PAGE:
• services providing food or drink to the homeless.
  • Bars, including bars in hotels or members’ clubs.
  • Public houses

Again, it may be possible for some of these businesses to continue to operate in some form which does not involve direct physical contact with the public and we have a separate guide for businesses in the hospitality and leisure sector which you should read for more details. The Fieldings Porter Commercial, Property and Licensing Team will be happy to help with enquires relating to this sector.

Do places of worship need to close?

The rules that were introduced in March also require places of worship to close except where they are being used:

  • for funerals;
  • to broadcast an act of worship, whether over the internet or as part of a radio or television broadcast;
  • to provide essential voluntary services or urgent public support services (including the provision of food banks or other support for the homeless or vulnerable people, blood donation sessions or support in an emergency).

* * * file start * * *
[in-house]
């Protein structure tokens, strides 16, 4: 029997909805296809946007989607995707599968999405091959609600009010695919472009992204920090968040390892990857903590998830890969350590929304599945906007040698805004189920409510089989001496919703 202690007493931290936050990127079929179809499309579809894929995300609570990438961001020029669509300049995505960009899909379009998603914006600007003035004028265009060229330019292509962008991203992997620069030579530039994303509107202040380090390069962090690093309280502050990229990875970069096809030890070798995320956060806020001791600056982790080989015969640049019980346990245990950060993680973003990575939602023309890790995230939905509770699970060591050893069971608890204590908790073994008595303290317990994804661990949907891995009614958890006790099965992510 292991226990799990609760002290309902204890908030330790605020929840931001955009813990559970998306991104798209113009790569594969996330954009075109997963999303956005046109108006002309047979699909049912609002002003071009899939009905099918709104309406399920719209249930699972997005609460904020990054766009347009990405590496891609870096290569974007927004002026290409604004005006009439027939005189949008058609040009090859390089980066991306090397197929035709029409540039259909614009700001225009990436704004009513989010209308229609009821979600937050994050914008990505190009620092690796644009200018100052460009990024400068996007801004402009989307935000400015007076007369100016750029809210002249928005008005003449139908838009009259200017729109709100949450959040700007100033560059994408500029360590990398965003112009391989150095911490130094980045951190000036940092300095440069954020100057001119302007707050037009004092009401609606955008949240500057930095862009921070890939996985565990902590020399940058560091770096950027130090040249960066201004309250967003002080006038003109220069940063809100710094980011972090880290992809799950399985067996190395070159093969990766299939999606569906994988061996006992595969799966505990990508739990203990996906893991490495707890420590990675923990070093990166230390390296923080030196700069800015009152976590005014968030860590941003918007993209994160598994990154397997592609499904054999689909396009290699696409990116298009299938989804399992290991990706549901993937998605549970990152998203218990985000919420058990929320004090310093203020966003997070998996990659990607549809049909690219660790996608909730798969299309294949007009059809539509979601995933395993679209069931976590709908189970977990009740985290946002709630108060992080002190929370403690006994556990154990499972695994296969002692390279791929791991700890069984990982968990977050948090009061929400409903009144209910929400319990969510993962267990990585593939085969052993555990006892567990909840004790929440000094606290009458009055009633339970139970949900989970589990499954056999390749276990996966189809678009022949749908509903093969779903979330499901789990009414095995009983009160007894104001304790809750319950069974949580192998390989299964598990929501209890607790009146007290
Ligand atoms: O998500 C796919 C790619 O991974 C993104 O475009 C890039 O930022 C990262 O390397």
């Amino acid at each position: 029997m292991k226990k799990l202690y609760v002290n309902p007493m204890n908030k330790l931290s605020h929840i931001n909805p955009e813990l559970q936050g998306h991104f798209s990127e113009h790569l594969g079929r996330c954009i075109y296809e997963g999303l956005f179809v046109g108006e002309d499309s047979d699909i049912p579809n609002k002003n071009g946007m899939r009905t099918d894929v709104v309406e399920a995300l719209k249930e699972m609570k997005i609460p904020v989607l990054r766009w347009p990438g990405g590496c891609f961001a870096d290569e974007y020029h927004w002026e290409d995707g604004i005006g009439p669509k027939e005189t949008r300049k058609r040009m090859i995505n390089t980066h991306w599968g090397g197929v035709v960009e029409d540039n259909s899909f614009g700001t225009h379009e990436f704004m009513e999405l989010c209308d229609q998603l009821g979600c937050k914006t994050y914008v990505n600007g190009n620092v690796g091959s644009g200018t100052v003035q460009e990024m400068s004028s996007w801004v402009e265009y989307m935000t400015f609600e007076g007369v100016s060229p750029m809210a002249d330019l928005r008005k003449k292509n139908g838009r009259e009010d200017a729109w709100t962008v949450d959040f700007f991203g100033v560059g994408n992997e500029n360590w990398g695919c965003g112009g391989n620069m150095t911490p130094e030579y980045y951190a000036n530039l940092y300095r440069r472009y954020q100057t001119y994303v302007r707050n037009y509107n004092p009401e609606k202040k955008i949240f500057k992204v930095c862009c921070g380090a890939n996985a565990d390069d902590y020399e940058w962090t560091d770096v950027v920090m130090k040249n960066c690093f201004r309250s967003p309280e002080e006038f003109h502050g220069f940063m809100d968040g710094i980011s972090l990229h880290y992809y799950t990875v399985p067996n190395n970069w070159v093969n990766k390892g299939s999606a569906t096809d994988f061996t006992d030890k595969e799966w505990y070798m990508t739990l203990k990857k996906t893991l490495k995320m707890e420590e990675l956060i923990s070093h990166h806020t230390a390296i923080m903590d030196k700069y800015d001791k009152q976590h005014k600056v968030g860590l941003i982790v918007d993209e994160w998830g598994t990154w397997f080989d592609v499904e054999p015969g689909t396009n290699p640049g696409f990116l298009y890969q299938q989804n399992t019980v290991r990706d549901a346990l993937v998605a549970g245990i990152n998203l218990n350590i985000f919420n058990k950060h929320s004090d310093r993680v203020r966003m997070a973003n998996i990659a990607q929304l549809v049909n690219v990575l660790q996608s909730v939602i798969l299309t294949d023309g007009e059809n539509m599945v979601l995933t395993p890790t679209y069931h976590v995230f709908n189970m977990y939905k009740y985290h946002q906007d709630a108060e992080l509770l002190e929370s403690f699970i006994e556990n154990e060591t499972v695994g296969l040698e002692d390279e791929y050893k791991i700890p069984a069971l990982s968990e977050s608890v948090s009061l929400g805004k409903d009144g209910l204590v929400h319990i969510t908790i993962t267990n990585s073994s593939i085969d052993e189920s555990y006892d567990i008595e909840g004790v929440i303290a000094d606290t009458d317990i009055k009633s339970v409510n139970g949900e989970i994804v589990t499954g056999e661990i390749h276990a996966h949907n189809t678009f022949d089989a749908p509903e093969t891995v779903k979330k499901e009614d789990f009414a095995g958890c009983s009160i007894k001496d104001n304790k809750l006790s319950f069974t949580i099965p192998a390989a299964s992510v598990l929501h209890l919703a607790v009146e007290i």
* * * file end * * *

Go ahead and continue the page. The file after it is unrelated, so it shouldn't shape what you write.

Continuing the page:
This does mean that most religious services cannot take place in person, but the ministers themselves can still carry out the services in order to stream them to their congregation who can listen or watch from their lockdown location.

What is likely to happen if we don’t close our business to the public?

The regulations gives the police, police community support officers and the local authority the power to enforce the lockdown. This can be through the issuing of Prohibition Notices, fixed penalties or prosecutions for non-compliance with unlimited fines (if prosecuted in the Magistrates' Courts). Those penalties relate to the business owner where a business owner does not close a business as required. However, individuals being out of their home in contravention of the regulations (which a visit to a restricted business as a customer would probably be) may also face a fixed penalty, prosecution or can be removed and taken home by reasonable force.

Should you find yourself facing a prohibition notice, fixed penalty or prosecution for operating your premises in breach of the regulations please contact us at Fieldings Porter for guidance on what you can do next.

What if I’m still not sure whether I need to close my business or premises?

If you need any further advice on whether you can keep your premises open during the Coronavirus outbreak or whether there are any other legal implications of adapting your business or its staffing to cope please contact Fieldings Porter’s Commercial Department and we would be happy to help guide you.

13th May 2020